As Christian Parents, Why We Need to Talk to Our Kids About Sex

Untitled designIt happened at dinner the other day.

The sex talk with my kids. I expected it to go differently.

My 7-year-old daughter posed a question about babies, and somehow the stage was set for me to explain what Mommy and Daddy do to get a baby in Mommy’s tummy.

After the blurting out of key body parts and necessary actions, I felt my stomach do a near back-flip and the color leave my face, but I felt proud of myself. I had conquered the Mt. Everest of parental duty: I had explained the birds-and-the-bees to my offspring.

I had even accomplished this feat in a fairly timely, age-appropriate manner. Granted, my 4-year-old was listening in on the conversation, and I hadn’t exactly intended for him to be part of the audience, but overall, I felt it went pretty well.

After my explanation, I waited for screams of shock, my daughter fainting from the trauma of hearing me speak of, gasp, sex. But no such moment happened. My daughter wrinkled her nose and said, “Ewww!” with a giggle. My son chimed in an enthusiastic comment which doesn’t seem appropriate to repeat here and then finished up his plate. A minute later, both kids pushed back their chairs, got up from the table, and noisily requested permission to play the Wii.

I shrugged. Well, OK. That wasn’t so bad. Is it possible that as a Christian parent I might be able to navigate the topic with grace and ease? I had assumed otherwise.

The Decision to Talk Openly About Sex With My Kids as a Christian Parent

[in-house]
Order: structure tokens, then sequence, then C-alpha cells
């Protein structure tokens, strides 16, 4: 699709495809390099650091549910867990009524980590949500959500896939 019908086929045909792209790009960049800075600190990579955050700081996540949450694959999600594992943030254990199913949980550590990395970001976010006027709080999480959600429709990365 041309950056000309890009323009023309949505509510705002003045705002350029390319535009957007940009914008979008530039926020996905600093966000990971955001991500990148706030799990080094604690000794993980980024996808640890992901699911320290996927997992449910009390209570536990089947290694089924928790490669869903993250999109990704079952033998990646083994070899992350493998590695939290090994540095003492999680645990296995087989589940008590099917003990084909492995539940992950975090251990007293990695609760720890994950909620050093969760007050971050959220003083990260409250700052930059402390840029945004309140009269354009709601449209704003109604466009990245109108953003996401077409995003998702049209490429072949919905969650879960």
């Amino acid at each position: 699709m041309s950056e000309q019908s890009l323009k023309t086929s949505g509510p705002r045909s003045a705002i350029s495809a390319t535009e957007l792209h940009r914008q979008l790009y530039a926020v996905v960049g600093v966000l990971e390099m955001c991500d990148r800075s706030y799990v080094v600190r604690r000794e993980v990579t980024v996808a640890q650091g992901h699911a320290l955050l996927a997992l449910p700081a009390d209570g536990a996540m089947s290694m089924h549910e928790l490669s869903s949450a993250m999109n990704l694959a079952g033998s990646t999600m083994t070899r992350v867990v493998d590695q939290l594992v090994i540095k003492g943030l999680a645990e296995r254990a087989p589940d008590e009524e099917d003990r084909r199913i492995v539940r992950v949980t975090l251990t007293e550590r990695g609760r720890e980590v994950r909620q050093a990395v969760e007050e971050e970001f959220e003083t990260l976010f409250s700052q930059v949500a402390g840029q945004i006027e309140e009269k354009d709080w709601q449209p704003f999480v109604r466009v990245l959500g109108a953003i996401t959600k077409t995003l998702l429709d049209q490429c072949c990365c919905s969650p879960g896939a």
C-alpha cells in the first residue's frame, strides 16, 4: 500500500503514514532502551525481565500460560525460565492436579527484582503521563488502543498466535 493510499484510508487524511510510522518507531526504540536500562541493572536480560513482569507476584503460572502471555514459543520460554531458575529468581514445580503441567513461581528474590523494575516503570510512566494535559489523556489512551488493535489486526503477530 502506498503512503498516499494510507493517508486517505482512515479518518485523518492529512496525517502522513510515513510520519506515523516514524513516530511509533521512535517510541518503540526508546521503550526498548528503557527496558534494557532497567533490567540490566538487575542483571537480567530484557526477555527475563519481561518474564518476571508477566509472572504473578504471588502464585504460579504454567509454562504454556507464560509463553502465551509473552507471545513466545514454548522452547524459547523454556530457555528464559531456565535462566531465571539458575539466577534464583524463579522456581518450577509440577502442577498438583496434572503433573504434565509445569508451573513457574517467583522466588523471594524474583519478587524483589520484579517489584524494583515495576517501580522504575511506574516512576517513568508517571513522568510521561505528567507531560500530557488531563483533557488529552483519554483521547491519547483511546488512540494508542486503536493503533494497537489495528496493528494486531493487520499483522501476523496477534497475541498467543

A few years ago, I decided that I needed to be open with my children in discussing sex and body parts. I myself was a child of the 80s, and sex wasn’t talked about openly in my household. In fact, my first introduction to the topic was on the bus ride home from school one day. I was in second grade and a much older boy threw out the details to me, though I didn’t ask. I was thoroughly horrified by his description, and after that initial introduction, I pieced together what I knew from anatomy illustrations in books, romantic scenes in movies, and finally, the information they gave us in the public school sex education program.

Because of my own rude introduction to the topic, I knew that I needed to initiate the conversation with my own kids and make myself available when the questions came — because if I didn’t, they were going to find the answers elsewhere. It was only a matter of time before they heard about sex on the bus or saw a raunchy image in a magazine or noticed an ad pop up on the computer.